Dental anxiety remains a common problem encountered amongst those who are going to have a dental extraction procedure.
The objective of the current study was to test the validity and reliability of the modified dental anxiety scale for dental extraction procedure (MDAS-DEP).
The current study was conducted by using a cross-sectional survey method on one hundred and thirty-two (69 female; 63 male) participants who were about to go through the dental extraction procedure. A modified version of the MDAS was used in the current study. The questions of the original MDAS were replaced by specific questions about the dental extraction procedure, accompanied by five Likert-type answers. Reliability was measured by referring to the Cronbach’s alpha value whilst construct validity was measured by using Pearson’s correlation.
The analysis of the current study showed a Cronbach’s alpha value of 0.822 Whilst the Pearson’s correlation analysis revealed that all questions were proven to be valid, with the highest r value gained by question number 5 (r = 0.817, p < 0.01).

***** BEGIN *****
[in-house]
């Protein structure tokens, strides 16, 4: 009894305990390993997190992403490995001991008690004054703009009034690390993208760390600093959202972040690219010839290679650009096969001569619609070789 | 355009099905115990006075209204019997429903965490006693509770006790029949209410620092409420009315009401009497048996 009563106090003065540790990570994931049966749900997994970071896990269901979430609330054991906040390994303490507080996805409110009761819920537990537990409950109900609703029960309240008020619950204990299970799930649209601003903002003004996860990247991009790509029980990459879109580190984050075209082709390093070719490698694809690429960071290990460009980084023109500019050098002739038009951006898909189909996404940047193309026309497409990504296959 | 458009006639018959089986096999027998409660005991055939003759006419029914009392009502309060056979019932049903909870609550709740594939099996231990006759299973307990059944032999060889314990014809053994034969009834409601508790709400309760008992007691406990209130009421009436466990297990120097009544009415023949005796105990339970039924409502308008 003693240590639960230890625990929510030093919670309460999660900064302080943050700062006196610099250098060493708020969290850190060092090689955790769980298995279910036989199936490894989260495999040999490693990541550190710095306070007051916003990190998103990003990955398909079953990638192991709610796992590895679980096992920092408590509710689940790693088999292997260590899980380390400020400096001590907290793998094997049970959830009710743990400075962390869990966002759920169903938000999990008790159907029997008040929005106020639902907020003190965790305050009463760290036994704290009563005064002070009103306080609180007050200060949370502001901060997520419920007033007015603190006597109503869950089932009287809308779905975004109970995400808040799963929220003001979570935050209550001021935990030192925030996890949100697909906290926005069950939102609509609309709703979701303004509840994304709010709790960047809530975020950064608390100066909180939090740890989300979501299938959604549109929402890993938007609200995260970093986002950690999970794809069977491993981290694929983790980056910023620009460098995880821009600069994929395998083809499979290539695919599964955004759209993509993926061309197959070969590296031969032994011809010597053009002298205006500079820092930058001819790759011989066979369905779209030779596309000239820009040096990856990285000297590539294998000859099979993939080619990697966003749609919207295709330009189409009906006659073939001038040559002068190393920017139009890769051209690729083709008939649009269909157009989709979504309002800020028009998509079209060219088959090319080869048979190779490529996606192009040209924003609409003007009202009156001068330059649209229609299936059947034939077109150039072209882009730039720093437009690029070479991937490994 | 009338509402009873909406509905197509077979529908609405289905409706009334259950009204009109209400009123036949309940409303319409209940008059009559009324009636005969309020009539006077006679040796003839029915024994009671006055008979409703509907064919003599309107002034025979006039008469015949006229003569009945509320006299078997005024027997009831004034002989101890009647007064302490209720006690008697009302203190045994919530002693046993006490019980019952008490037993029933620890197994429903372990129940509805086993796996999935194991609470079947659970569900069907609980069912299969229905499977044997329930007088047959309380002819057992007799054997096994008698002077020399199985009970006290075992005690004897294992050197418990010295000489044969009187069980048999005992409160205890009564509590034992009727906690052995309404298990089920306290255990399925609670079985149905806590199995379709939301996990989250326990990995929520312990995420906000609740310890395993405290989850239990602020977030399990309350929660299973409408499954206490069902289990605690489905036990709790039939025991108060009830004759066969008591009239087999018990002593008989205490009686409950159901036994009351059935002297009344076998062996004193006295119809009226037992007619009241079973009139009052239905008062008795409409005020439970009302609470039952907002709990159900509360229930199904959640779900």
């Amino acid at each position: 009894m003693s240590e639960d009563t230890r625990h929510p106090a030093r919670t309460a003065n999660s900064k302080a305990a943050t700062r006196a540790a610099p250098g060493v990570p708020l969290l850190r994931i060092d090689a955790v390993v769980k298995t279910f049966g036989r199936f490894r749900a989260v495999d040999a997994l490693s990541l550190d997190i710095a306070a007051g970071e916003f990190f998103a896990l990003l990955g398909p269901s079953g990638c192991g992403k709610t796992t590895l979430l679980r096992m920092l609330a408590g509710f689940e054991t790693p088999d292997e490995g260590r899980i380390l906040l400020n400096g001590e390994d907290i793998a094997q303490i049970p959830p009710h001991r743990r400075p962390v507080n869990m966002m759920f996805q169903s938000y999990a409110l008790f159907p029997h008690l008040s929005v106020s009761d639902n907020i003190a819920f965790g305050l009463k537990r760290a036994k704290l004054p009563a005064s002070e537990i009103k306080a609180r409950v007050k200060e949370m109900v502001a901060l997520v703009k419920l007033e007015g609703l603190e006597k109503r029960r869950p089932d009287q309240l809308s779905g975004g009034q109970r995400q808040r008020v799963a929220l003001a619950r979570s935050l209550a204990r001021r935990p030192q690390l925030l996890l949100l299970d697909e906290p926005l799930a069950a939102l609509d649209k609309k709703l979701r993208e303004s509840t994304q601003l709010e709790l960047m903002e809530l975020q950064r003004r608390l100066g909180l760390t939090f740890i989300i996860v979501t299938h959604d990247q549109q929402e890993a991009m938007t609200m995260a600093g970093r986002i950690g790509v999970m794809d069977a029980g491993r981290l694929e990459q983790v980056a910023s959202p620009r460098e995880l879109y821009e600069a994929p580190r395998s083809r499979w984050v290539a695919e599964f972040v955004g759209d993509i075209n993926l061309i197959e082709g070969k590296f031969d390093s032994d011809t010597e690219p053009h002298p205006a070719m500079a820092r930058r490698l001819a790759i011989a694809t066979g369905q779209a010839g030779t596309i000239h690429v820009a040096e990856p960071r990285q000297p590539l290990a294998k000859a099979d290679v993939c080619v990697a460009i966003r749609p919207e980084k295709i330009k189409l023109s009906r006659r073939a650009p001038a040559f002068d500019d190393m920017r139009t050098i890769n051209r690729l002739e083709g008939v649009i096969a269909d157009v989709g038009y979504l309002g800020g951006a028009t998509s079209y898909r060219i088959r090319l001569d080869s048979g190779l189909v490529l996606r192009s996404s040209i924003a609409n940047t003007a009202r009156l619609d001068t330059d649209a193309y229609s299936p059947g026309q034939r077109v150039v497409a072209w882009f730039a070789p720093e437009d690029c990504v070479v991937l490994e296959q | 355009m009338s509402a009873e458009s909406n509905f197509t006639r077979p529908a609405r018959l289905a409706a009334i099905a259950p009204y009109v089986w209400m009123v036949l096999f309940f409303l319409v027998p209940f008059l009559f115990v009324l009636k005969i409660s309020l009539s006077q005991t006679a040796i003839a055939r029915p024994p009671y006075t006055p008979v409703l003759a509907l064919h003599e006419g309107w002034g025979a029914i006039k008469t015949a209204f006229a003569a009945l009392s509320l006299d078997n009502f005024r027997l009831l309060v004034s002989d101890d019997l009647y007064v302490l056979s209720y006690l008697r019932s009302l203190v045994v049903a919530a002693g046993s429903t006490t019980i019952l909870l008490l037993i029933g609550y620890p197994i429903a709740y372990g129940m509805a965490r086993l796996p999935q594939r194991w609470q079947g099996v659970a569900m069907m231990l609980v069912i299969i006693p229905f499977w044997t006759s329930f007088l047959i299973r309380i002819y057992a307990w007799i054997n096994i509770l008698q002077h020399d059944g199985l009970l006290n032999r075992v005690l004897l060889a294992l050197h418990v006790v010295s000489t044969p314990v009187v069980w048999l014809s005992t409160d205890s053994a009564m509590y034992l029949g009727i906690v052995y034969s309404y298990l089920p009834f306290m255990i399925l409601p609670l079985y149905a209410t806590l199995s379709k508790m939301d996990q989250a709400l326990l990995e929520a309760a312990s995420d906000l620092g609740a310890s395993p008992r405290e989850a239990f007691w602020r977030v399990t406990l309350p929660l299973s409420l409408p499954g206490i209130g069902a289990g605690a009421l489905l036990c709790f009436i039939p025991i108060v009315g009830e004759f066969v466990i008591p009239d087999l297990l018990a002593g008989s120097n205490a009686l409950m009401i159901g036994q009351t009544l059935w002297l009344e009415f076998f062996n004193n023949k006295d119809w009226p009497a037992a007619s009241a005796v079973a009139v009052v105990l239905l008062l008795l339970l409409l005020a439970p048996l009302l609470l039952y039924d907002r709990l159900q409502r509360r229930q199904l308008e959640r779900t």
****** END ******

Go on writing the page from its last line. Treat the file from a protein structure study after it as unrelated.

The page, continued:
The current scale was proven to be valid and reliable to be used as a specific scale to measure dental anxiety due to dental extraction.
Dental extraction or tooth removal especially third molar removal has been known for its effect on dental anxiety. Amongst the various dental treatment procedure, this particular measure is known for its effect in inducing dental anxiety to its highest level, [1-3] which might be due to the fact that this particular procedure involves the usage of a syringe as part of the anesthesia procedure as well as the usage of a rotary instrument(s) . The fact that bone removal, as well as tooth sectioning, might also be a part of the procedure might also in crease the patient’s anxiety before the procedure. Regardless of the causing factors, dental anxiety during dental extraction or third molar removal procedure has the potential to prolong treatment duration, increase the level of extraction difficulty, as well as the possibility of increased post-operative pain .
In regards to dental anxiety evaluation, the usage of the Modified Dental Anxiety Scale (MDAS) in the previous studies as a valid tool to measure dental anxiety has been well-acknowledged, [4-6] not to mention the fact that it has been translated into several languages and tested for its validation as well as reliability. The MDAS is a five items scale that evaluates patient’s anxiety through the question of (1) the patient’s feeling about their upcoming dental treatment; (2) the patient’s feeling while waiting in the waiting room; (3) the patient’s feeling about having their tooth drilled; (4) the patient’s feeling about having their teeth scaled and polished; and (5) the patient’s feeling about having an injection in their upper back tooth gum. All five questions are provided with five Likert scale answers, which are “not anxious”, “slightly anxious”, “fairly anxious”, “very anxious”, and “extremely anxious”. [4, 7]